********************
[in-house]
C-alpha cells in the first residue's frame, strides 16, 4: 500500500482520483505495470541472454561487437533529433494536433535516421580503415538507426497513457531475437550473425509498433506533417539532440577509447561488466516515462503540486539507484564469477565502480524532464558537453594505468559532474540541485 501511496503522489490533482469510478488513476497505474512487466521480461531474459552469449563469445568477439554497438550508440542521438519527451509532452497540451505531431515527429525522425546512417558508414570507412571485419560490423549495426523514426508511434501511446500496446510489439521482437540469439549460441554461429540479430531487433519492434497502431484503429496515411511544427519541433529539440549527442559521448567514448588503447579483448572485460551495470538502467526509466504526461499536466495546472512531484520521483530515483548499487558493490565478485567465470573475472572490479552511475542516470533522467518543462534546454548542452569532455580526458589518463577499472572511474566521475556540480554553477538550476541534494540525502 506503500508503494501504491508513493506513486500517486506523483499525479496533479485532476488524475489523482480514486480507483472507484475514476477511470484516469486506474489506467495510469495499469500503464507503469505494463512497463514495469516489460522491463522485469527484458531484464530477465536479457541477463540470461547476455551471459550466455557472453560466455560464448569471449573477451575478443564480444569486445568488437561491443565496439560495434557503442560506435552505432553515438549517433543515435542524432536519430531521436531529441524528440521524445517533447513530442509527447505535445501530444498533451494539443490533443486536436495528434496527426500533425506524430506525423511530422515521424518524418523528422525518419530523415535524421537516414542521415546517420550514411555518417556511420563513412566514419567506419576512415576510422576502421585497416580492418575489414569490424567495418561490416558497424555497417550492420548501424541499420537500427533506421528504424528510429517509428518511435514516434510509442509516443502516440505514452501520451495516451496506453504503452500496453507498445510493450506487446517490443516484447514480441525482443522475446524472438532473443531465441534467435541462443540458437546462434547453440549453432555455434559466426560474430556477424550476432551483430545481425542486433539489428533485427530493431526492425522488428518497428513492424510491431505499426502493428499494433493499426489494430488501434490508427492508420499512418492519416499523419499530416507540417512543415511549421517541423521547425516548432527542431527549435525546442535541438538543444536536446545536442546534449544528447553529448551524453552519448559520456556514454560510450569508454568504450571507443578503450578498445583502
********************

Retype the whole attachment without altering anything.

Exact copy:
[in-house]
C-alpha cells in the first residue's frame, strides 16, 4: 500500500482520483505495470541472454561487437533529433494536433535516421580503415538507426497513457531475437550473425509498433506533417539532440577509447561488466516515462503540486539507484564469477565502480524532464558537453594505468559532474540541485 501511496503522489490533482469510478488513476497505474512487466521480461531474459552469449563469445568477439554497438550508440542521438519527451509532452497540451505531431515527429525522425546512417558508414570507412571485419560490423549495426523514426508511434501511446500496446510489439521482437540469439549460441554461429540479430531487433519492434497502431484503429496515411511544427519541433529539440549527442559521448567514448588503447579483448572485460551495470538502467526509466504526461499536466495546472512531484520521483530515483548499487558493490565478485567465470573475472572490479552511475542516470533522467518543462534546454548542452569532455580526458589518463577499472572511474566521475556540480554553477538550476541534494540525502 506503500508503494501504491508513493506513486500517486506523483499525479496533479485532476488524475489523482480514486480507483472507484475514476477511470484516469486506474489506467495510469495499469500503464507503469505494463512497463514495469516489460522491463522485469527484458531484464530477465536479457541477463540470461547476455551471459550466455557472453560466455560464448569471449573477451575478443564480444569486445568488437561491443565496439560495434557503442560506435552505432553515438549517433543515435542524432536519430531521436531529441524528440521524445517533447513530442509527447505535445501530444498533451494539443490533443486536436495528434496527426500533425506524430506525423511530422515521424518524418523528422525518419530523415535524421537516414542521415546517420550514411555518417556511420563513412566514419567506419576512415576510422576502421585497416580492418575489414569490424567495418561490416558497424555497417550492420548501424541499420537500427533506421528504424528510429517509428518511435514516434510509442509516443502516440505514452501520451495516451496506453504503452500496453507498445510493450506487446517490443516484447514480441525482443522475446524472438532473443531465441534467435541462443540458437546462434547453440549453432555455434559466426560474430556477424550476432551483430545481425542486433539489428533485427530493431526492425522488428518497428513492424510491431505499426502493428499494433493499426489494430488501434490508427492508420499512418492519416499523419499530416507540417512543415511549421517541423521547425516548432527542431527549435525546442535541438538543444536536446545536442546534449544528447553529448551524453552519448559520456556514454560510450569508454568504450571507443578503450578498445583502